The ancient game of football

The ancient game of football

In the first twenty minutes or so of a foolish movie called First Knight, cinemagoers were treated to the Hollywood spectacle of a young and beautiful Lady of the Manor playing football with the burly hoi-polloi of her village. The scene was set in the twelfth century. It would not occur to the American writers and the director of this film that no 12th century castle-dweller would get within smelling distance of the peasantry, let alone play football with them.

The game itself, however, is another thing. I am not sure why the name ‘soccer’ was imposed on football, and I am sure I will be told – but a distinction had to be made when American Football, a variety of rugby, became popular in the United States. English-style football was replaced by soccer.

In the 12th century, English sporting life in the countryside took place on Sundays and major saints’ days, Men and the older boys practised with the longbow which by law they were obliged to do, and prove their proficiency as well. Youths liked to show off with the quoit, tossed the horseshoe and huge beams (not just in Scotland by the way), wrestled in seemly garments (unlike in Ancient Greece) and fought each other with staves and cudgels. Most of these sports were very rough, but the Oscar for foolhardiness, beastliness and danger must go to football. Thomas Elyot said, “it is nothing but beastly fury and extreme violence; wherefore proceedeth hurt and consequently rancour and malice do remain with those that are wounded; wherof it ought to be put into perpetual silence.” But it wasn’t. In Tudor times authorities like Thomas Cromwell began cleaning up the game, and inventing sensible rules some of which were accepted.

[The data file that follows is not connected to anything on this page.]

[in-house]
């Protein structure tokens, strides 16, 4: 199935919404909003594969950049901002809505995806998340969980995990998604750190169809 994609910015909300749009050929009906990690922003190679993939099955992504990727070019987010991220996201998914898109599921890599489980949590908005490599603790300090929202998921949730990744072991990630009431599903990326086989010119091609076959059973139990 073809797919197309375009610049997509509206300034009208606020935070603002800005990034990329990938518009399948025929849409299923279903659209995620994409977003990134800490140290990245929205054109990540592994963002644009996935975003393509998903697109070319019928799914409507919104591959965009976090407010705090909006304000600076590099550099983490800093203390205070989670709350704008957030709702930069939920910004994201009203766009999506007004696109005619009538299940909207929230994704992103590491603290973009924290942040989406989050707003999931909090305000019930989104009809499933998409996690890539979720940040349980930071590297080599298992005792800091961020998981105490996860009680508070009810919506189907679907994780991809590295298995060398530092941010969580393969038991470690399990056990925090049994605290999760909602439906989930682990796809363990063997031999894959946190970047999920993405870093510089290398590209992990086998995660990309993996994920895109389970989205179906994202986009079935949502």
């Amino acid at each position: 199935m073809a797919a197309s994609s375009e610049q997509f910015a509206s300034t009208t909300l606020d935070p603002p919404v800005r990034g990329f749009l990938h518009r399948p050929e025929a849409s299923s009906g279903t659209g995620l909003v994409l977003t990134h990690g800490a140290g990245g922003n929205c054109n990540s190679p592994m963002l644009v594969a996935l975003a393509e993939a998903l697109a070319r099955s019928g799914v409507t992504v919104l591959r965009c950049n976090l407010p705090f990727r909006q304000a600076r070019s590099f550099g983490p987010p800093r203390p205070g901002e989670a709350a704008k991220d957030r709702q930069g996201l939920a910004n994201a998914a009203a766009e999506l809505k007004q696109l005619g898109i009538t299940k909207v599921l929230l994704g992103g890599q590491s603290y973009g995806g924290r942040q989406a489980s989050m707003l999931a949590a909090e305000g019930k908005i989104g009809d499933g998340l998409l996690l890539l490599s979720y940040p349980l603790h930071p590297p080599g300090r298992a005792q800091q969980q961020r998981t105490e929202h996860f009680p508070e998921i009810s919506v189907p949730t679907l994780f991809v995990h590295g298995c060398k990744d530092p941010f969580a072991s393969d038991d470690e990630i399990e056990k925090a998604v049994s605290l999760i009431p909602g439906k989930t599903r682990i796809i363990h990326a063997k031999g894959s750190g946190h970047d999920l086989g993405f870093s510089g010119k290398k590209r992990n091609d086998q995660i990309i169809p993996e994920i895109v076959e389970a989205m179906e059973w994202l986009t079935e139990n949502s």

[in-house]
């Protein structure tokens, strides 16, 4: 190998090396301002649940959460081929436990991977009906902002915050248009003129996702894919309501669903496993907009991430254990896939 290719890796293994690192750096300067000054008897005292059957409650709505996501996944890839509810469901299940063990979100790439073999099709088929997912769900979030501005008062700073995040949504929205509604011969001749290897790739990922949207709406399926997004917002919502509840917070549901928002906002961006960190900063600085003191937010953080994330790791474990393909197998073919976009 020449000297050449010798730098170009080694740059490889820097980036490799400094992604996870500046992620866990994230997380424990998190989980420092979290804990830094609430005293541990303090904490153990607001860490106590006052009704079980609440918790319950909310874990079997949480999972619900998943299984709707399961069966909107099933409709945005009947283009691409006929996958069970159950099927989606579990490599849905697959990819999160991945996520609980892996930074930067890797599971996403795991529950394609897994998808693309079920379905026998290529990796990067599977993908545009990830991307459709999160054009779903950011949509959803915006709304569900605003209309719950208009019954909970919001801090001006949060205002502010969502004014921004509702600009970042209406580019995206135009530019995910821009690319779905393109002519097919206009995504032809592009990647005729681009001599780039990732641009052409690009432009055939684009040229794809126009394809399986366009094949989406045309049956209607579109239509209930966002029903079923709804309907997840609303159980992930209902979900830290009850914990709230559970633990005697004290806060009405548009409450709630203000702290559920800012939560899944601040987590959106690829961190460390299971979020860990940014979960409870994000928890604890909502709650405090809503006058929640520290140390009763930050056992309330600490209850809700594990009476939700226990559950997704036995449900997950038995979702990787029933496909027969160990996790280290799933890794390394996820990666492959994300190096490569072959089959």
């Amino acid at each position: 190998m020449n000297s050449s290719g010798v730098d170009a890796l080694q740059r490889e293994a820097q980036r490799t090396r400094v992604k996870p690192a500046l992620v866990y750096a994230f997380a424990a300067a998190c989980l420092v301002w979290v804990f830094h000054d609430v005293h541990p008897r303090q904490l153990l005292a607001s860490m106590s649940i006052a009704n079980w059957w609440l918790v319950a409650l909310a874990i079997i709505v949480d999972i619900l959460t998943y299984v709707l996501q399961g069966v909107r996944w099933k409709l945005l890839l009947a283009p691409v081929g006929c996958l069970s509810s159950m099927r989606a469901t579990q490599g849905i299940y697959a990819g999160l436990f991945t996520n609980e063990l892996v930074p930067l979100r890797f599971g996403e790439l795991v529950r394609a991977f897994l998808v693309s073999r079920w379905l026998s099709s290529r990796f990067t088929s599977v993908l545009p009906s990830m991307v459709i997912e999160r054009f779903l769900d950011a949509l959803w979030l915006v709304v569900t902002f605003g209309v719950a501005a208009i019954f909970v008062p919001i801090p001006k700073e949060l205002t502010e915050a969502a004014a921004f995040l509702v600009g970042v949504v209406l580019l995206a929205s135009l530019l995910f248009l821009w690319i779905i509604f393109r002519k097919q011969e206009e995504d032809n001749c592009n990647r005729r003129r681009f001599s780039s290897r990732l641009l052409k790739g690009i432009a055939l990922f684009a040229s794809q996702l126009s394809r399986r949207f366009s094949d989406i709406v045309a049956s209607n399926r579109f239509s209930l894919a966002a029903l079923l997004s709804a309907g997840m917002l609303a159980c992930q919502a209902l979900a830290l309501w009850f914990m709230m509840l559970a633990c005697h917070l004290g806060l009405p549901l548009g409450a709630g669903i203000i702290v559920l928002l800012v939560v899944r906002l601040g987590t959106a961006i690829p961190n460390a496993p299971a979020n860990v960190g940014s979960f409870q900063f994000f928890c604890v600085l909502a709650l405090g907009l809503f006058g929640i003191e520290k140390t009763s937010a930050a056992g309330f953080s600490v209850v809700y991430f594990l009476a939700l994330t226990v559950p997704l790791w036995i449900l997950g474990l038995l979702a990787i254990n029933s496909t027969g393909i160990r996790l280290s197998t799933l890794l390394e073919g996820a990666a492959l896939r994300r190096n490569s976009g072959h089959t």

In the 12th century there were no rules at all, and no restrictions on the number of players or techniques employed to wrest the bladder from another player. Boundaries and goals were decided on by the terrain of which the game was played. It was not unusual that villages played villages with selected players from each village: the beginning of the club system. There were no goal posts, the object being to kick the inflated bladder against a market cross or some other appointed landmark. The ‘game’ continued from dawn to dusk, often without result, except the count-up of broken heads and damaged limbs, or even deaths; there was no referee.

By the 19th century the authorities had taken over and teams were kept down to below twenty of the strongest and swiftest, referees were introduced, boundaries decided upon, and goalposts invented. The original ill-discipline, foul play and violence of 12th century football were siphoned off into the new games such as Rugby, Australian Football and American Football though the last-named was so crowded with Rules and Prohibitions as to become unintelligible to anyone not lucky enough to be born American.

To revert for a painful moment to First Knight, if a young Lady of the Manor descended from her drawbridge to witness a game of early medieval football, she would be accompanied by a dozen armed knights bearing no resemblance to Richard Gere, to prevent instant rape by the gambolling swains. She could not take part, Hollywood screenwriters please take note, because she would not have been allowed to, there being no democracy or equality in the golden times of the good King Richard the Lionheart.

By | 2014-04-01T13:30:27+00:00 December 2nd, 2013|British History, English History, History of the Cinema, Humour|0 Comments

About the Author:

‘Dean Swift’ is a pen name: the author has been a soldier; he has worked in sales, TV, the making of films, as a teacher of English and history and a journalist. He is married with three grown-up children. They live in Spain.

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